Arian Foster, RB, HOU (100 percent)
It's not the 3.7 yards per carry so far this season. It's not the preseason calf injury. It's not the last three years, in which he averaged 414 offensive touches a season. Okay, maybe it's a little those things. But what really has me out on Foster, at least for the time being, is the Texans' upcoming schedule. The team's next three games are against the Ravens, Seahawks, and 49ers. That is a crazy-tough sequence for a running back. After that, they play the Rams and Chiefs, two defenses that still have some skill, before a bye week. A healthy Foster is still a must-start, of course, but if I own him, I'm seeing what kind of trade return I can get right now, because I see his value plummeting for the next few weeks. On the other hand, if I'm a Foster-desirer, I start firing off optimistic offers around Oct. 7 and hope his owner has soured on him. But for now, yuck, that's a rough go.
Torrey Smith, WR, BAL (98 percent)
At his best, Smith is a complementary piece, a long-distance threat that stretches the field opposite a possession guy. He's a poor man's Randy Moss-with-Wes Welker, or 2011-era Mike Wallace-with-Antonio Brown. Except there's no Welker, no Brown on this Ravens team. There is Smith, and there is Marlon Brown. A guy like Smith can be a weapon, but he can't be the weapon. I don't see where the Ravens had a choice but to let Anquan Boldin go, but I have to wonder if his absence will be more significant than they ever expected. Smith has only 177 yards through two games this season, and only one touchdown in his last nine regular-season games. He's not totally shut-down-able, so he'll have his occasional big game, but by and large, expect a down year from Smith.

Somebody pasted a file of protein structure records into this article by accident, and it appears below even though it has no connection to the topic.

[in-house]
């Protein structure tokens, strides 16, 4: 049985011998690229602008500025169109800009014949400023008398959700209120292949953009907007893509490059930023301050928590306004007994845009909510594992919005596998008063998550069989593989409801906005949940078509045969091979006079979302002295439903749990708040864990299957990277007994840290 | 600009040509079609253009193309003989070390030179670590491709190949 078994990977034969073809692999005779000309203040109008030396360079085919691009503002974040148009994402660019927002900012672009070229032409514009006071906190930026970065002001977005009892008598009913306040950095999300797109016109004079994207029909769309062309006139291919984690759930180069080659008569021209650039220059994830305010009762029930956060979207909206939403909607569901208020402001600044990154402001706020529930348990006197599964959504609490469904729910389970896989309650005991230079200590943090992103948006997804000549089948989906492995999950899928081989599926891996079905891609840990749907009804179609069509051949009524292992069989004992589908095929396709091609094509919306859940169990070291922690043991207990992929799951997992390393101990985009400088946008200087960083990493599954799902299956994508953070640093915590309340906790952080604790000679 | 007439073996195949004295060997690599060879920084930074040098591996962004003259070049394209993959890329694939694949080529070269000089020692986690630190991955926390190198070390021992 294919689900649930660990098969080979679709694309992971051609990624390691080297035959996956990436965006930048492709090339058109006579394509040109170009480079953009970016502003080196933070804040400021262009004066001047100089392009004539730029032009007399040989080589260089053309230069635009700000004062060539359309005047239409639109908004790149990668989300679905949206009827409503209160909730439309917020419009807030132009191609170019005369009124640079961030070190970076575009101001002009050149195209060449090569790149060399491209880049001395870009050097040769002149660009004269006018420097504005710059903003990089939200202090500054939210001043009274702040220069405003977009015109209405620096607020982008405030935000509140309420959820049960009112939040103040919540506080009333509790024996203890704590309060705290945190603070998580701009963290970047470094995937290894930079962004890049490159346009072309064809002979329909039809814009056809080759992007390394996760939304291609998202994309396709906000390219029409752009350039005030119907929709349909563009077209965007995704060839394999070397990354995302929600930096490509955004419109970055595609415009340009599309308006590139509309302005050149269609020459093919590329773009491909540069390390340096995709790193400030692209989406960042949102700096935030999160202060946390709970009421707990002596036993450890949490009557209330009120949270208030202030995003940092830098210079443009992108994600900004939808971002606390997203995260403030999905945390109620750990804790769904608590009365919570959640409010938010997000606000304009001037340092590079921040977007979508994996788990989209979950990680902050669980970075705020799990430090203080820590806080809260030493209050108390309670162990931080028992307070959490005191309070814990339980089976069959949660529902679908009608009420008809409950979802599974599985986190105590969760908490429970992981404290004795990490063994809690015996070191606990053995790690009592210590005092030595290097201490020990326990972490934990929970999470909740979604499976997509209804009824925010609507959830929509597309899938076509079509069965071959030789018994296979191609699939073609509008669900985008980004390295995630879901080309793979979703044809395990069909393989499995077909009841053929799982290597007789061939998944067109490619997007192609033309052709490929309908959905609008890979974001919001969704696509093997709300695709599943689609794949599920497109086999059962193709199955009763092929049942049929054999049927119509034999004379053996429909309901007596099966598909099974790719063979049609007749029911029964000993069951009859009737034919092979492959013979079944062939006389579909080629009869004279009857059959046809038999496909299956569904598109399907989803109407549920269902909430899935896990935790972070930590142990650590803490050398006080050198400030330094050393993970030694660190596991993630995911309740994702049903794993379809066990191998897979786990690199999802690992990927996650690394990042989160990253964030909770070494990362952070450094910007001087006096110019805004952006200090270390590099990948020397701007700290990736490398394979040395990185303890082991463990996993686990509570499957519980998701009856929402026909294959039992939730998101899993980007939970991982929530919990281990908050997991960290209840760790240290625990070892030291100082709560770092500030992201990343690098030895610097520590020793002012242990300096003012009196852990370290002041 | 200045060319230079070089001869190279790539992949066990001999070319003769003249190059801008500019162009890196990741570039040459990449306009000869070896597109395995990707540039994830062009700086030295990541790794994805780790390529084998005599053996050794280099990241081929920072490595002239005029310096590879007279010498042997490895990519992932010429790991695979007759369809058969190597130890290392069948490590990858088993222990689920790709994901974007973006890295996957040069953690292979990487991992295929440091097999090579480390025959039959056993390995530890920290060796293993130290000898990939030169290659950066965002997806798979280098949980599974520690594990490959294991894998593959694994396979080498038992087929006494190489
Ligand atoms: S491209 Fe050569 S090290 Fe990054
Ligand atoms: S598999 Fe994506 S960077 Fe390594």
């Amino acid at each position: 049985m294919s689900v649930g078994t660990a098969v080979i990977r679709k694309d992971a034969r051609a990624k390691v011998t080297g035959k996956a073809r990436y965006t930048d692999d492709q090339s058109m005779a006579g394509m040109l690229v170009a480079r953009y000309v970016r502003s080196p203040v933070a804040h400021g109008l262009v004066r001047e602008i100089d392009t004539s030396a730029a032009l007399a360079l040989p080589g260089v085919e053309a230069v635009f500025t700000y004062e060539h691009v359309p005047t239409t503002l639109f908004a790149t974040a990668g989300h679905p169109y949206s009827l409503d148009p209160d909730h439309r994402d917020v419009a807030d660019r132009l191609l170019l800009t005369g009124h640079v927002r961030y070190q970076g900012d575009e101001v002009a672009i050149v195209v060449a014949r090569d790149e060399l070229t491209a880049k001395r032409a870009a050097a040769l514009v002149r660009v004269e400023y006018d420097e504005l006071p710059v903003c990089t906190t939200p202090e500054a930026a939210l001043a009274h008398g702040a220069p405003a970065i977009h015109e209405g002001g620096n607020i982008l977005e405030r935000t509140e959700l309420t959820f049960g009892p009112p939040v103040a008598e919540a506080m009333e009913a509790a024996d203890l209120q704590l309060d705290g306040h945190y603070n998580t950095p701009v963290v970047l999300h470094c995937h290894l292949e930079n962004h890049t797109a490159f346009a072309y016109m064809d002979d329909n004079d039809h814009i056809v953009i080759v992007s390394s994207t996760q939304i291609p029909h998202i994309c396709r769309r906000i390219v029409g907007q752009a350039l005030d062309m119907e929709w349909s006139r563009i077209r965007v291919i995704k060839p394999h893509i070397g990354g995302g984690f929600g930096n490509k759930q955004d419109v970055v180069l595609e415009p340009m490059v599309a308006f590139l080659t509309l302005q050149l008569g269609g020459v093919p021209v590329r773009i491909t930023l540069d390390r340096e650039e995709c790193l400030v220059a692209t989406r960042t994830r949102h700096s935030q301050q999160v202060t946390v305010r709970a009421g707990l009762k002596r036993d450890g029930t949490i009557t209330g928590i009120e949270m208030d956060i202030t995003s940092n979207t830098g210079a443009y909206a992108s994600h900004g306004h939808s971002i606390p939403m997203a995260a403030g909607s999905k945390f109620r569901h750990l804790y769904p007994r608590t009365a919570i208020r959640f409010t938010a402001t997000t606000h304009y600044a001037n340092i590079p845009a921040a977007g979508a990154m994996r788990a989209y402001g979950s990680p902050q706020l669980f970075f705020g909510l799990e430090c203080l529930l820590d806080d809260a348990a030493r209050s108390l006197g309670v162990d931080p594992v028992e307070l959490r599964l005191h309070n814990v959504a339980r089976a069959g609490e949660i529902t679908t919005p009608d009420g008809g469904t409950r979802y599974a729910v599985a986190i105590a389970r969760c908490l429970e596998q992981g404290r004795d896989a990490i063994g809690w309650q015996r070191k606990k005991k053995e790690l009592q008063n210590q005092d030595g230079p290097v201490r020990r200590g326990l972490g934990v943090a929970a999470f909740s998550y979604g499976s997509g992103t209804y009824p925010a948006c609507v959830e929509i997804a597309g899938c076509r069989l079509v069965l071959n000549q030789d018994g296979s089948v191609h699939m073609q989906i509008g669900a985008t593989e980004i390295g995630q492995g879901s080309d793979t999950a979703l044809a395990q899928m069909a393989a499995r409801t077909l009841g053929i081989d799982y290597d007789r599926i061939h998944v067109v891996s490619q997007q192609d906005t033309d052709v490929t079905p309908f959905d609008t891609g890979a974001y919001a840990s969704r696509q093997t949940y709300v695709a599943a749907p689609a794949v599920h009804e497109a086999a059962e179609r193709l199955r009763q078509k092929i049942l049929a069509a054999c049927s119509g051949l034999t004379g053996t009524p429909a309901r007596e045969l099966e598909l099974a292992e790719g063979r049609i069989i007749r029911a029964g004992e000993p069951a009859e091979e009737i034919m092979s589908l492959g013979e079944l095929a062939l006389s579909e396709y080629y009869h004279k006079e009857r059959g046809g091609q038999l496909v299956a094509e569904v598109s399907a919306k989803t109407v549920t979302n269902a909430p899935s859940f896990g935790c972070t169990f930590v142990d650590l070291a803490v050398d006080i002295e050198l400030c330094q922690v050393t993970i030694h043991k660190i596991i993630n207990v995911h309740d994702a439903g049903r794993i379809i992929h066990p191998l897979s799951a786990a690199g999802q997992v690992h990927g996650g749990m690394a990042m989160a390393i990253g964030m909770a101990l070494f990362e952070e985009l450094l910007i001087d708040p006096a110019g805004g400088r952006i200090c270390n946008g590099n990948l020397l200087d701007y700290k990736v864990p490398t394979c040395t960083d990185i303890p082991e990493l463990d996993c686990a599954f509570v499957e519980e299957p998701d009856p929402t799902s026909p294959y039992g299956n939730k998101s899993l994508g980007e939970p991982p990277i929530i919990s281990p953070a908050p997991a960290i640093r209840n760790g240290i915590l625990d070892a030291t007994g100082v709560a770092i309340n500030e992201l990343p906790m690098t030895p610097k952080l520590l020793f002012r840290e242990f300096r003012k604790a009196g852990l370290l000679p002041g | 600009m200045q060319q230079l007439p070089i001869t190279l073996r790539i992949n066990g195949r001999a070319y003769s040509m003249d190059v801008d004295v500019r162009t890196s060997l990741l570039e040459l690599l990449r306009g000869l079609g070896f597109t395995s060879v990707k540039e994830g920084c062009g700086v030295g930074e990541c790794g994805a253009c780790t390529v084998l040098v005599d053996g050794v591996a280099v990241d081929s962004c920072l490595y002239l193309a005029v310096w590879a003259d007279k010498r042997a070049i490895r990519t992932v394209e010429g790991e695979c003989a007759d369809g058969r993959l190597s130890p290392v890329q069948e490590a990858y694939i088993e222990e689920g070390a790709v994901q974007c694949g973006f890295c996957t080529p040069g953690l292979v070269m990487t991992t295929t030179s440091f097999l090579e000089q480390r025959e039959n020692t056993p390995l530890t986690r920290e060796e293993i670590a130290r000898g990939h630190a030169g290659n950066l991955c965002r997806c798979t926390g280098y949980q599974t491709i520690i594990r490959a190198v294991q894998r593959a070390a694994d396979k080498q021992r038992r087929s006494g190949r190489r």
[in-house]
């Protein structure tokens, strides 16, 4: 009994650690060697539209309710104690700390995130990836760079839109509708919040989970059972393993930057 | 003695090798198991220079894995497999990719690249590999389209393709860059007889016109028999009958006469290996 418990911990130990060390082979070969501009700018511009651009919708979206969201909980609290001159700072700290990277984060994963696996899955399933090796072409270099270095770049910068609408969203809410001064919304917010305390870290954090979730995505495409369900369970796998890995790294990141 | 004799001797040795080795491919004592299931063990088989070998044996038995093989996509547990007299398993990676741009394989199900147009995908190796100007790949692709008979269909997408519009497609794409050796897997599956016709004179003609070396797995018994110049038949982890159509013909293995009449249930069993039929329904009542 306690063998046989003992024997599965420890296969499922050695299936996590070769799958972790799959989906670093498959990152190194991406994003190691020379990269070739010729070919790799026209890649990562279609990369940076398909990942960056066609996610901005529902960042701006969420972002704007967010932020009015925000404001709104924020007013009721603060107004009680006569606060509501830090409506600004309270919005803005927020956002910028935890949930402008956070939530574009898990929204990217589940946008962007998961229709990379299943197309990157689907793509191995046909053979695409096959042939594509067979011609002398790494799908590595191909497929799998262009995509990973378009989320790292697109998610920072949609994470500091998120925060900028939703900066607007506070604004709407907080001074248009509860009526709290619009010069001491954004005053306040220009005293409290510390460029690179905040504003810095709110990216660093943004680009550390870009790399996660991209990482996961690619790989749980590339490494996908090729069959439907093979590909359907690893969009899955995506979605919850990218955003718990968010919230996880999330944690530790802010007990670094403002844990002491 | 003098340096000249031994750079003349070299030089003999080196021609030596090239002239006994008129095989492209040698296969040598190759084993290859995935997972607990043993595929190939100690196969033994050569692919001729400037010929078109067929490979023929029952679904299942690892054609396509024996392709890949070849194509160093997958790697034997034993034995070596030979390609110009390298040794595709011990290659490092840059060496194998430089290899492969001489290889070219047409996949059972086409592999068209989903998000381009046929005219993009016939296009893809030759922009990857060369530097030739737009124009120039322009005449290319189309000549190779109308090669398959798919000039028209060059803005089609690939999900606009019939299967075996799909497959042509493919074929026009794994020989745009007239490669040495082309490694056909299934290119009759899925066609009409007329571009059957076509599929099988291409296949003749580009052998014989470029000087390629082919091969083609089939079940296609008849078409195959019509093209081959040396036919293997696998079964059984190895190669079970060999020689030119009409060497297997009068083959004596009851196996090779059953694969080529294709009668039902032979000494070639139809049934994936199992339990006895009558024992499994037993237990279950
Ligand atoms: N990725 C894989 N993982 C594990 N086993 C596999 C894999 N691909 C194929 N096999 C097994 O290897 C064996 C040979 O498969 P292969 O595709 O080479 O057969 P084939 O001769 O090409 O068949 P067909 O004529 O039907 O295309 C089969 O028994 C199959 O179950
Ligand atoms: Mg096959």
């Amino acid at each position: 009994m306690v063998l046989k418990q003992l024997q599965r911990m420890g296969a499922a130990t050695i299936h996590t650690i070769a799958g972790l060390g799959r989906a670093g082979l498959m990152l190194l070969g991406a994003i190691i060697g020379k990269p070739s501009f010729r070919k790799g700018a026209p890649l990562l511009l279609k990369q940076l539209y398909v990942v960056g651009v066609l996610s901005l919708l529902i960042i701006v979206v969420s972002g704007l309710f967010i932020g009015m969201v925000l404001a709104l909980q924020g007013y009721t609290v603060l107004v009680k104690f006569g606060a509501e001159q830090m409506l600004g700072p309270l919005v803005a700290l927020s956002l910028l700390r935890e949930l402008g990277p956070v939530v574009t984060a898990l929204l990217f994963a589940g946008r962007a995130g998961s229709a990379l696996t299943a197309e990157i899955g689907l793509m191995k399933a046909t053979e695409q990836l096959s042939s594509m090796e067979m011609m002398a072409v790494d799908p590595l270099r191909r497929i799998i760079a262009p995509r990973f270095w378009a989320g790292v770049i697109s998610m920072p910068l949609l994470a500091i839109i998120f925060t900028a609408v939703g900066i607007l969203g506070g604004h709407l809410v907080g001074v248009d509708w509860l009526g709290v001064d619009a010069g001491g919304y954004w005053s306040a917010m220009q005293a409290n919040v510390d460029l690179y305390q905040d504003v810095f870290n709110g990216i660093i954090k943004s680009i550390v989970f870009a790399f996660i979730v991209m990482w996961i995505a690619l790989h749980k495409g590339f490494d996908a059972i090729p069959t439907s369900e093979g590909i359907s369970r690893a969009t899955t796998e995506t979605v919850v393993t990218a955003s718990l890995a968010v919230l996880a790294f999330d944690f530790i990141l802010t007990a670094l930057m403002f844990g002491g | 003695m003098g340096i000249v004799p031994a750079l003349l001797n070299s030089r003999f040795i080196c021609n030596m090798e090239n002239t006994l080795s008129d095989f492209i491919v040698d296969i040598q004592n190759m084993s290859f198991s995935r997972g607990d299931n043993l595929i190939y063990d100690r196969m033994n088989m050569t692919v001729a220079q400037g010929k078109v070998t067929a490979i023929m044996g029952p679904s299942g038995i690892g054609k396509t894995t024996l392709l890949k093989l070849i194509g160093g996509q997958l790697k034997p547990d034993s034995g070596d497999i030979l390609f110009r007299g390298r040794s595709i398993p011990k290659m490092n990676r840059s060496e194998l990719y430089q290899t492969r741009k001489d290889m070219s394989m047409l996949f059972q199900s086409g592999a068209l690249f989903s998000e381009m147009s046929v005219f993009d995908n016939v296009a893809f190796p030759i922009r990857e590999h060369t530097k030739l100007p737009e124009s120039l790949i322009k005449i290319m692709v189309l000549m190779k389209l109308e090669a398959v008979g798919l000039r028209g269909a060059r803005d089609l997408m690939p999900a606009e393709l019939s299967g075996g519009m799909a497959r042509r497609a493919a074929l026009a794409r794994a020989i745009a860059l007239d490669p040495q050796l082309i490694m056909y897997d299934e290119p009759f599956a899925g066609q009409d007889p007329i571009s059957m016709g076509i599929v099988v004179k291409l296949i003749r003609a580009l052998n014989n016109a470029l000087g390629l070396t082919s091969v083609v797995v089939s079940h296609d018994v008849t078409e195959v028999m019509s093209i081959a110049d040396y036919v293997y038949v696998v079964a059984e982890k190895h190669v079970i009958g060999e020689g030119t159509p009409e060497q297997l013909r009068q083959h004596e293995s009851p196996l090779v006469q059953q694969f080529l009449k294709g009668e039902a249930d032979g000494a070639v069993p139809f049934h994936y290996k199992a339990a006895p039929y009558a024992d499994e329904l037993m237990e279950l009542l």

Knowshon Moreno, RB, DEN (54 percent)
I mean, if you trust Moreno to stay healthy, more power to you. You never root for injury, but that doesn't mean you don't grow conditioned to expect it. And, while Ronnie Hillman and Montee Ball haven't exactly proven themselves capable of holding tightly on to the ball, it's not like Moreno is known for his sure hands, with nine fumbles in his career so far. It's been nice to see his strong production through two games, especially Sunday's huge fantasy performance against the Giants. But I expect Ball and/or Hillman to have a similar game before Moreno has another.
Tom Brady, QB, NEP (100 percent)
If you want to be the fantasy owner who bails on Tom Brady, be my guest. Through two games, he has 473 passing yards, three touchdowns, and an interception. I can't find much way to differentiate that from last year, when his first two games featured 552 yards, with the same number of touchdowns and INTs. A difference of 79 yards, and last year, he had Wes Welker, Rob Gronkowski, Aaron Hernandez, Brandon Lloyd. Brady had 378 yards with three touchdowns and four interceptions in his first two games in 2003; 576 yards with three touchdowns and an interception in 2005. He's done this before. Aaron Dobson and Kenbrell Thompkins were disappointing Thursday night, no question. But if there's a single quarterback-coach combination I think can figure out how to make riches from rags, it's Brady and Bill Belichick, and that's before considering Gronkowski and Danny Amendola surely have to come back from injury eventually.